Table of contents

Note on Terminology

Introduction: "We Did Not Hear You"

Part One: Exposing the Problem

1. The Churches Apologize
2. The State Investigates: The Royal Commission on Aboriginal Peoples
3. The State Responds: Gathering Strength and the Aboriginal Healing Foundation

Part Two: Finding a Solution

4. The Bench Adjudicates: Litigation
5. The Parties Negotiate
6. Implementing the Indian Residential Schools Settlement Agreement

Part Three: Redress and Reconciliation

7. Truth and Reconciliation
8. The Truth and Reconciliation Commission




In Residential Schools and Reconciliation, award-winning author J. R. Miller tackles and explains the institutional responses to Canada’s residential school legacy. This timely and provocative work asks Canadians to accept that the root of the problem was Canadians like them in the past who acquiesced to aggressively assimilative policies.


  • Short-listed, The Sir John A. Macdonald Prize 2018


"In this book, Miller provides Canadians with an invaluable, insightful, and accessible resource on reconciliation in Canada. "

- Joanna Dawson

"Professor Jim Miller of the University of Saskatchewan pulls back the curtain on the historical blame game. Residential Schools and Reconciliation documents Ottawa’s handling of Aboriginal issues. This is not ancient history. It just happened."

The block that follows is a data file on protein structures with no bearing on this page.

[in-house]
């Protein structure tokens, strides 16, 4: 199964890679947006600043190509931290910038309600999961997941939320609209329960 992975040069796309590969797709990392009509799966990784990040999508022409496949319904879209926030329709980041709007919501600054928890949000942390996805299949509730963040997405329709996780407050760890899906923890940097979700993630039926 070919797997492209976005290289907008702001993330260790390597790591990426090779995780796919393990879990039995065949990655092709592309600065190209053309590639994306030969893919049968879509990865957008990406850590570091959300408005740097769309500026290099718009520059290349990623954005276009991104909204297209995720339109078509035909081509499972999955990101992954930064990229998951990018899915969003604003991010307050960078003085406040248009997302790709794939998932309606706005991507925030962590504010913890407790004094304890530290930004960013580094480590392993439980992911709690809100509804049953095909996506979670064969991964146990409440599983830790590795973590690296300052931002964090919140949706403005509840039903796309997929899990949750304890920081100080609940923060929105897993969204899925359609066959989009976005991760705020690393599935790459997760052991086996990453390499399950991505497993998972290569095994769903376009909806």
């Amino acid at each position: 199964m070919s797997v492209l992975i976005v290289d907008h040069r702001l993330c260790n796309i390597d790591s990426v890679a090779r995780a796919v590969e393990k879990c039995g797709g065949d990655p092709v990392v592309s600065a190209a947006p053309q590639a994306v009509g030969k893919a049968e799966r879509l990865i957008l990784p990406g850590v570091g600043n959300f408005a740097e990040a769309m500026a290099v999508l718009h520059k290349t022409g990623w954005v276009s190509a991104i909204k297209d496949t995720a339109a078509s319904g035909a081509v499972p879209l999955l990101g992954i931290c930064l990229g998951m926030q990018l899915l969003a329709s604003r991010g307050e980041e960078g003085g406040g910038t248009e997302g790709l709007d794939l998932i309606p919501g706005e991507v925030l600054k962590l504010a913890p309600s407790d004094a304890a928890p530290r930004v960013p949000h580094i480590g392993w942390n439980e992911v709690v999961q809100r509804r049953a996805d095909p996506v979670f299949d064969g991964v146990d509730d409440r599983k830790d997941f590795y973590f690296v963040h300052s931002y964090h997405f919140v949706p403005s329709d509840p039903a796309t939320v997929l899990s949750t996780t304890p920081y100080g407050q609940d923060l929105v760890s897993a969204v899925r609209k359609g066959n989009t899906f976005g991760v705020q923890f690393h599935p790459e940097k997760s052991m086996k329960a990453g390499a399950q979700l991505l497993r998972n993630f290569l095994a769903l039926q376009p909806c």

- Holly Doan

‘For those who want to understand Canadian reconciliation attempts and their historical context specifically pertaining to residential schools, Residential Schools and Reconciliation is where they should turn.’

- Cory Kapeller

"Miller’s study does not examine the history of residential schools or draw upon horrors recounted by survivors; rather, it looks at what churches, courts, and the state itself have done in reaction, sometimes haltingly. Here his scholarship breaks new ground: few scholars have traced the nitty-gritty of how reconciliation was and is negotiated or set it so firmly in a historical context."

- Susan Neylan, Wilfrid Laurier University

"As colonial nations around the world seek pathways to post-conflict reconciliation, J.R. Miller’s timely work is an important reminder of both the potential obstacles and the healing possibilities of such initiatives."


- Leigh Anne Williams